When figuring out the best way to build or boost your guest satisfaction in your hotel, following your guests on an emotional level is a crucial step. Despite emotions being known as a relative aspect, an emotional journey map provides a clear understanding and data of your guests’ feelings throughout their stay. Learn how to upgrade your customer journey map with this innovative technique.
What is an emotional journey map?
The emotional journey map is a UX research technique to visualise and map customers’ emotional experiences through their interactions during various actions of their stay.
It is an extension of the usual experience journey map that visualises the process that the guest goes through to accomplish a goal, but an emotional journey map gives this some more closure.
Simply said, it allows you to know how your guest feels at each touchpoint with you during their whole hotel experience.
The emotion can be represented by a graph from moments of frustration to delight or by adding pictograms or emoticons to the specific steps of the journey.
The goal of emotional journey mapping is to understand customers’ emotions and improve the quality of your guest experience, providing consistency and a smooth experience at all touchpoints on the journey.
Why do you need an emotional journey map?
An emotional journey map allows you to add another objective dimension to your customer journey map to see the emotions your customer goes through at every stage of the experience. This can help your team to make sense of and have a visual aid of the systems and learn to improve the quality of your guests’ touchpoints. An emotional map will increase your customer satisfaction, positive feedback and reviews, bookings and revenue.
It helps your hotel team to
How to create an emotional journey map?
1. Create a user persona – to get started with creating the map we need a user. User persona will represent an average guest or one type of guest (if you would like to create a map for each customer group) of your property. Each user has different expectations and needs so it is good to be comprehensive and create multiple maps to understand different personas present on your property.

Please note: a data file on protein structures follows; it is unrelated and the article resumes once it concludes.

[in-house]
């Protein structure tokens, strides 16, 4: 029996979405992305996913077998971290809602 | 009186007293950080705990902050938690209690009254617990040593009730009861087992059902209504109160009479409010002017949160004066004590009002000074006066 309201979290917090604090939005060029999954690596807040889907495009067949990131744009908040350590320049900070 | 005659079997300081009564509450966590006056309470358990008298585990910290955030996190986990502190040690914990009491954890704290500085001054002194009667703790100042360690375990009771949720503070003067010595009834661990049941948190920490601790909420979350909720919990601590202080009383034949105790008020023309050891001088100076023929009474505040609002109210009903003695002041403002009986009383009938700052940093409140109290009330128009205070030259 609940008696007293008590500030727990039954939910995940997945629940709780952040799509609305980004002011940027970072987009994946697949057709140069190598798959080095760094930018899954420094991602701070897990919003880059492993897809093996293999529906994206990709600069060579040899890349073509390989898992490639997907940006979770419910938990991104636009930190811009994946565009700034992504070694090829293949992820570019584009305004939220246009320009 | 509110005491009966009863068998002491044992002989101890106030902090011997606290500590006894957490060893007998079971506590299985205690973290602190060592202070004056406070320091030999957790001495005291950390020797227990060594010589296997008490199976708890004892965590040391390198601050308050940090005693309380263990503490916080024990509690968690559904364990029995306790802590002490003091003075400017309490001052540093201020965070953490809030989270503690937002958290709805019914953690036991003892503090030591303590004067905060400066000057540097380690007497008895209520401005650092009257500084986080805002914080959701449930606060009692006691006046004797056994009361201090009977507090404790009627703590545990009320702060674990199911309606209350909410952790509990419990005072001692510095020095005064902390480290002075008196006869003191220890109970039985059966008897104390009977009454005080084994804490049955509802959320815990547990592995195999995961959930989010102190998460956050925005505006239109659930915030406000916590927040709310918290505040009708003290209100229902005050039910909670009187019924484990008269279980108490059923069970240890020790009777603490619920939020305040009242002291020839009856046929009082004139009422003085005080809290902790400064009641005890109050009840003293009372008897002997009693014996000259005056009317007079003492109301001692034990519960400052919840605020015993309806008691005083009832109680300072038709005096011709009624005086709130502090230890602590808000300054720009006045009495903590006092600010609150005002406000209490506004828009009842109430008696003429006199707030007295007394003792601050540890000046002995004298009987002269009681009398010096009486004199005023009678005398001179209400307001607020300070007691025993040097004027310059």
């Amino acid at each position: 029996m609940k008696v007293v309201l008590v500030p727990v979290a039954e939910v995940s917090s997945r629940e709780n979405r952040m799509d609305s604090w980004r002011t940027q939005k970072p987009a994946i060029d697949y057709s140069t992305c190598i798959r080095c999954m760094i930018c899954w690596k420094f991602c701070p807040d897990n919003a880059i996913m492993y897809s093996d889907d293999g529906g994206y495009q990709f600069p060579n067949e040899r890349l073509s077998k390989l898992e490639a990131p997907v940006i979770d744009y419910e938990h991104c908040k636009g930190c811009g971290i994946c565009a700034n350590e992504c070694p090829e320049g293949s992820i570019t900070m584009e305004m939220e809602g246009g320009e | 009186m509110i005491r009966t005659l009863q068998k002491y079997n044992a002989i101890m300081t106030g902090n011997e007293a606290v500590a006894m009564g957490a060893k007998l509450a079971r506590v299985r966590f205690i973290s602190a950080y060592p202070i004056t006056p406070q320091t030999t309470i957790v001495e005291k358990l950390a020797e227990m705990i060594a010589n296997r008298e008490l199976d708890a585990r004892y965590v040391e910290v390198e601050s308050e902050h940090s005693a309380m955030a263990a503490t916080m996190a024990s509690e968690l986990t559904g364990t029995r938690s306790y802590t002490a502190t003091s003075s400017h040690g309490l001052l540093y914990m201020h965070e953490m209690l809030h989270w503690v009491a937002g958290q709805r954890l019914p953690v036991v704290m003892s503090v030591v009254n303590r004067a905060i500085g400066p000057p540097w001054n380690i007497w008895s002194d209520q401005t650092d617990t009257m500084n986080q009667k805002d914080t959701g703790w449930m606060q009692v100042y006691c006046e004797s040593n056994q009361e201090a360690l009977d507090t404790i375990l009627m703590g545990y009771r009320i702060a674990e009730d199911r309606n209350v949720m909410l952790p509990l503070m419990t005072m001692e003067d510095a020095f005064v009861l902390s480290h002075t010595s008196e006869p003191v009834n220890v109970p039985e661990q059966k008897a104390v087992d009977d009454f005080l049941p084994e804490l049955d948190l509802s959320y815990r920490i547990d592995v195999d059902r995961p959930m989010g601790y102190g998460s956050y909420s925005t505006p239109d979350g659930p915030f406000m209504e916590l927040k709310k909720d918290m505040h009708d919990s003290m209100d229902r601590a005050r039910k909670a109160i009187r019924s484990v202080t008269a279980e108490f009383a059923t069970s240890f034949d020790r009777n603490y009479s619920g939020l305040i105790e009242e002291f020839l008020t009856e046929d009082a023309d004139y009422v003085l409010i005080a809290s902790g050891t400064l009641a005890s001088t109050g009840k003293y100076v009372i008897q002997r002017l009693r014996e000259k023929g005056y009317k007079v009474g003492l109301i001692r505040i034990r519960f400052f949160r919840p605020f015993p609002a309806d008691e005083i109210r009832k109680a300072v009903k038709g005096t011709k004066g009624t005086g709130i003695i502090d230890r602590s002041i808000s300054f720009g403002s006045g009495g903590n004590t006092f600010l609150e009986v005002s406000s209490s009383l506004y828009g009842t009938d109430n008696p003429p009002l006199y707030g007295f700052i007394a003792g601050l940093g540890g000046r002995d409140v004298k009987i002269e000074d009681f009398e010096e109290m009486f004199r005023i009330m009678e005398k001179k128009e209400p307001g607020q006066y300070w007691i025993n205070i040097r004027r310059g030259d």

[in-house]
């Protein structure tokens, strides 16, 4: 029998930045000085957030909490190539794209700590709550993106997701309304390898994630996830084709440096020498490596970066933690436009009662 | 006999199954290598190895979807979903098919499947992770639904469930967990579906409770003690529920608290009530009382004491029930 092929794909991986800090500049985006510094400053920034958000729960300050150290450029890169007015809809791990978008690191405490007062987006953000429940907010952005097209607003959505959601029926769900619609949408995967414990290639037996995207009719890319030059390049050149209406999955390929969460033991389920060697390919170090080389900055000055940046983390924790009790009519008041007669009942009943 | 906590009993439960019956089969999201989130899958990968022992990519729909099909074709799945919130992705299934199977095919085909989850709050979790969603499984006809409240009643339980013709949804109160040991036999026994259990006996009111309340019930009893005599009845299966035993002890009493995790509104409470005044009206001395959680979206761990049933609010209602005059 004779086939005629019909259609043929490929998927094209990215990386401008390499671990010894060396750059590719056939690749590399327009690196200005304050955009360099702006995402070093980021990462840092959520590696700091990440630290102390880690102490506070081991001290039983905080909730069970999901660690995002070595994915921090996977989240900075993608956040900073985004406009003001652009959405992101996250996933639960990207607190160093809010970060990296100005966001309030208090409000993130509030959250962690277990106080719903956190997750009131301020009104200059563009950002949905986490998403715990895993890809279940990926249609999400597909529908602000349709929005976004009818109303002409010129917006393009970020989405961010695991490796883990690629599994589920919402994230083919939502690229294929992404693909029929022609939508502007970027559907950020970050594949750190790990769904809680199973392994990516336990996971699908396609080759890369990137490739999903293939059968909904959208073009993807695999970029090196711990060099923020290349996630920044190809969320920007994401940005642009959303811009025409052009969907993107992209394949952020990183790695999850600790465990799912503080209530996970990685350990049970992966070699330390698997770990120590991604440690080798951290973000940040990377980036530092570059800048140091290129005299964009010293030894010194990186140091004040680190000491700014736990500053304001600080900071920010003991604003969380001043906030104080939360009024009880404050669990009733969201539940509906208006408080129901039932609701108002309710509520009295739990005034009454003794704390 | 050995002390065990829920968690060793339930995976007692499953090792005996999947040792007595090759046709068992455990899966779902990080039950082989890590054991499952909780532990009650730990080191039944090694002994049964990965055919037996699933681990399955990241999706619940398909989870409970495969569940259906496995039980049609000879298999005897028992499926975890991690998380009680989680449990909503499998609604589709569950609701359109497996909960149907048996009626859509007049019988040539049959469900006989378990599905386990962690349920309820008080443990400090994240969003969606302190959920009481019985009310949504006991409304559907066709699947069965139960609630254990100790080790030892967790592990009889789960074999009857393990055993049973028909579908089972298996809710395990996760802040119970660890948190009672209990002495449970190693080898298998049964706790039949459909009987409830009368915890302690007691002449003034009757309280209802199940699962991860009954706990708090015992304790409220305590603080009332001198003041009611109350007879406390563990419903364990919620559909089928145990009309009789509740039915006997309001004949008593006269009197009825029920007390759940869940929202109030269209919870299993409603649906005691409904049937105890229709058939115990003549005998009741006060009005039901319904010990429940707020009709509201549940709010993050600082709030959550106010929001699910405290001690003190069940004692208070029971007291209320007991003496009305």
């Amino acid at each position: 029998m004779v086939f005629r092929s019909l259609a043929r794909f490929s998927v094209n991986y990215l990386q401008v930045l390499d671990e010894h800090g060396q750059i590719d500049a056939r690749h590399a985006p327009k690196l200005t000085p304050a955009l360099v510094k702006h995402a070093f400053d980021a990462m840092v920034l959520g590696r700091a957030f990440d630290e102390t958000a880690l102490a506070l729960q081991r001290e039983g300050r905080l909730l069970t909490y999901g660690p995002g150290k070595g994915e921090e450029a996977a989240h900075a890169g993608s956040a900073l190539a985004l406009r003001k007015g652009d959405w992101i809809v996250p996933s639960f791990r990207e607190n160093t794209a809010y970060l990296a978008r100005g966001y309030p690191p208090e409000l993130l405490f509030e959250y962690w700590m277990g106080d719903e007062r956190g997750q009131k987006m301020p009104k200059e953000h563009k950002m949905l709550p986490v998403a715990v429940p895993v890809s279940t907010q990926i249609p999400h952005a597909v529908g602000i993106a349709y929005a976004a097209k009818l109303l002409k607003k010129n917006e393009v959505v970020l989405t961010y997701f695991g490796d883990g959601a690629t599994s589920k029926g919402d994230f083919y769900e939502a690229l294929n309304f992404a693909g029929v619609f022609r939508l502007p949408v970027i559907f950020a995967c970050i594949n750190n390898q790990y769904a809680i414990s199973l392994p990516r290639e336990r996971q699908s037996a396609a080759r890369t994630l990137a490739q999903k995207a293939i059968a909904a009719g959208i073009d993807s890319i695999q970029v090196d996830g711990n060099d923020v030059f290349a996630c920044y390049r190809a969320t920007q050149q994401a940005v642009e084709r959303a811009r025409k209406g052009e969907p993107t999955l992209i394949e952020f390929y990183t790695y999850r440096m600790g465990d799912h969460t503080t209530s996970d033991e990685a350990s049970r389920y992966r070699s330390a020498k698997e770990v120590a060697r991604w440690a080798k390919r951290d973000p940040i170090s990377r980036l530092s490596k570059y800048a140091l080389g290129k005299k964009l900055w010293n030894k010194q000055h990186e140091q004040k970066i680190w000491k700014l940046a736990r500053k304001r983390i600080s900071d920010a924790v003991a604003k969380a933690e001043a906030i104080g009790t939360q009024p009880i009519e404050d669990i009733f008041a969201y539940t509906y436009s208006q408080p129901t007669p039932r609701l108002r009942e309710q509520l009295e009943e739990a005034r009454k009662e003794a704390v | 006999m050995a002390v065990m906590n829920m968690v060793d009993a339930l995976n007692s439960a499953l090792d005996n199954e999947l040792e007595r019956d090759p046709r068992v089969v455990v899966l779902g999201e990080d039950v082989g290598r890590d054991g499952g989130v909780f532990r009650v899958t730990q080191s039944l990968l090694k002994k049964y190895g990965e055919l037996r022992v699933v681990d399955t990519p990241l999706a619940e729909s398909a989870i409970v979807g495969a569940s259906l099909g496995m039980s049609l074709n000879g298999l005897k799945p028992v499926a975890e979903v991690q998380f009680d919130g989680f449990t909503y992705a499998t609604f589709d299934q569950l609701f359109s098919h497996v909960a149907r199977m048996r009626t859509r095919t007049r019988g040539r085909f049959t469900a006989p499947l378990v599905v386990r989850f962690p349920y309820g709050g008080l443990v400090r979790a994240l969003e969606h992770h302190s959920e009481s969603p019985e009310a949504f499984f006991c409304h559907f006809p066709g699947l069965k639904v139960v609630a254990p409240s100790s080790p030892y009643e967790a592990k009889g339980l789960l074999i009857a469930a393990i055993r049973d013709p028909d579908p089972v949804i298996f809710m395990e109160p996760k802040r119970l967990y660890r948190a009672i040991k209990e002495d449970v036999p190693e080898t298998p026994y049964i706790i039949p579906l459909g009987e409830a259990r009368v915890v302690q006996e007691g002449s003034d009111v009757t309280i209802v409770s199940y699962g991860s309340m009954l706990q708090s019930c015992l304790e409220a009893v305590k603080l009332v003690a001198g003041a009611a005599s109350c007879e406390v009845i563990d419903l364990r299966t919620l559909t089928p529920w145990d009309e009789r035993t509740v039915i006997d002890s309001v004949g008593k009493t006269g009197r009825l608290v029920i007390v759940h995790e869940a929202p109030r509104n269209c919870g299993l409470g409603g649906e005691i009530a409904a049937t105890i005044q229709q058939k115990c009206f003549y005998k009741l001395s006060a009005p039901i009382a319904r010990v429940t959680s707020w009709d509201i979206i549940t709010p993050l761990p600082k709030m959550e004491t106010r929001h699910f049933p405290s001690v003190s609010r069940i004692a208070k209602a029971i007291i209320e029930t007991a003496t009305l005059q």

- Draw a simple picture of your user.
- Give them a name.
- Make sure to specify who the user is.
- Use the standard user story format: As a… I need… so I can
Example: As a young 32-year-old mother of 3 children…
2. Create a scenario – going forward we need a scenario that addresses their expectations and what they need to accomplish their end goal. The scenario could be about experiences with events, processes or objects. Use scenarios that are likely to happen or have already happened in your hotel.
Example: As a young 32-year-old mother of 3 children I need a hotel that has child care and entertainment facilities so I can relax and rest after a long work year without always taking care of the kids.
3. Goals and tasks – now it’s time to identify the goals and the tasks. Each journey has different goals with separate tasks.